- The Washington Times - Thursday, August 22, 2013

Attorney General Eric H. Holder Jr. sued Texas on Thursday, escalating the battle over voting rights and saying the Legislature was intentionally trying to discriminate against Hispanics when it redrew its congressional district maps and passed a voter-ID law.

Meanwhile, Arizona and Kansas are fighting the federal government on another front in the voting wars, suing the U.S. Election Assistance Commission to demand that anyone who registers to vote in those states be required to prove they are citizens.

“The thread that ties these two cases together is they both represent the federal government attempting to exercise unconstitutional control over the states’ voting systems,” said Kansas Secretary of State Kris W. Kobach, who is leading that state’s lawsuit, filed Wednesday. “This is definitely a contest between the federal government and states over the states’ sovereign authority to control their elections.”

Voting rights shifted to the forefront after the Supreme Court in June struck down a key part of the Voting Rights Act, saying the federal government cannot rely on a decades-old formula to decide which states have to get federal “preclearance” for any voting changes.

That ruling enraged Mr. Holder and President Obama. A bipartisan coalition in Congress already had begun working on ways to rewrite the formula and restore teeth to the Voting Rights Act.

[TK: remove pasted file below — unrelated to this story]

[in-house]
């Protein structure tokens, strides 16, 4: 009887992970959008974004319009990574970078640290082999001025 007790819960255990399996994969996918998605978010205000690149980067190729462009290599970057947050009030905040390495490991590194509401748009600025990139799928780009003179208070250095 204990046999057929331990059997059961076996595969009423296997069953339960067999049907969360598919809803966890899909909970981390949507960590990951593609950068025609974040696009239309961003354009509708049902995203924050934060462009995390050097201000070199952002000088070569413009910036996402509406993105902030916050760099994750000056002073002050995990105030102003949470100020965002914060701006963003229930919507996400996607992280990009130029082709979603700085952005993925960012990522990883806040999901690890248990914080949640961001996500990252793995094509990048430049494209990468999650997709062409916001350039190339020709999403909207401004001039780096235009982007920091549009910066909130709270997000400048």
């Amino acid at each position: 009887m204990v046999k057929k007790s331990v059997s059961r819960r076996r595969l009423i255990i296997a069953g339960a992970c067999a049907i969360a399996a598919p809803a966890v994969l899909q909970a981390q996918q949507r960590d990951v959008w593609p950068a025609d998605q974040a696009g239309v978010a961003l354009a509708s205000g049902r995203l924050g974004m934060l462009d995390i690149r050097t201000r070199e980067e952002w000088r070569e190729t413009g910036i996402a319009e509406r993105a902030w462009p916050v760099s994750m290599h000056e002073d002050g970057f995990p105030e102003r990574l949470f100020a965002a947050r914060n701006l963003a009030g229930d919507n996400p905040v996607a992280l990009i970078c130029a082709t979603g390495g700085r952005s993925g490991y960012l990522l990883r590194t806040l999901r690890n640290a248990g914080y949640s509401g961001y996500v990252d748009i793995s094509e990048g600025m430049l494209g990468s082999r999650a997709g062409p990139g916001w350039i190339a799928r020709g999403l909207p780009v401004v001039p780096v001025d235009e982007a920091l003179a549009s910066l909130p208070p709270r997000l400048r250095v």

But Mr. Holder’s moves this week could endanger that effort, said Rep. F. James Sensenbrenner Jr., Wisconsin Republican, who led the latest reauthorization of the Voting Rights Act in 2006.

“The lawsuit would make it much more difficult to pass a bipartisan fix to restore the heart of the VRA that the Supreme Court struck down earlier this year,” Mr. Sensenbrenner said.

He said he had spoken with Mr. Holder and asked him to withdraw the lawsuit.

Texas was one of the states subject to special scrutiny under the old formula that the Supreme Court struck down. Lower courts ruled against Texas’ ID law and congressional maps, but the Supreme Court’s decision overturned those rulings and freed Texas from federal control.

Mr. Holder said Thursday that he wants to regain that control.

“We will not allow the Supreme Court’s recent decision to be interpreted as open season for states to pursue measures that suppress voting rights,” Mr. Holder said.

He is asking a federal court in Texas to rule that the state is so discriminatory that it needs to be specifically added back under federal control for purposes of election laws.

In his lawsuit Mr. Holder said Texas Legislators used “anti-immigrant rhetoric” during the debate on the voter ID bill and that Gov. Rick Perry and the Republican leadership in the Legislature conspired to keep minority lawmakers from “effective participation” in the debates.

Mr. Holder said the ID law would make some residents travel 200 miles round-trip to obtain a driver’s license or identification card to vote. Because state offices are closed on weekends, he said, many people would have to take a day off work, creating a hardship for poor and minority voters.

The moves drew a vociferous response from Texas Republican officials.

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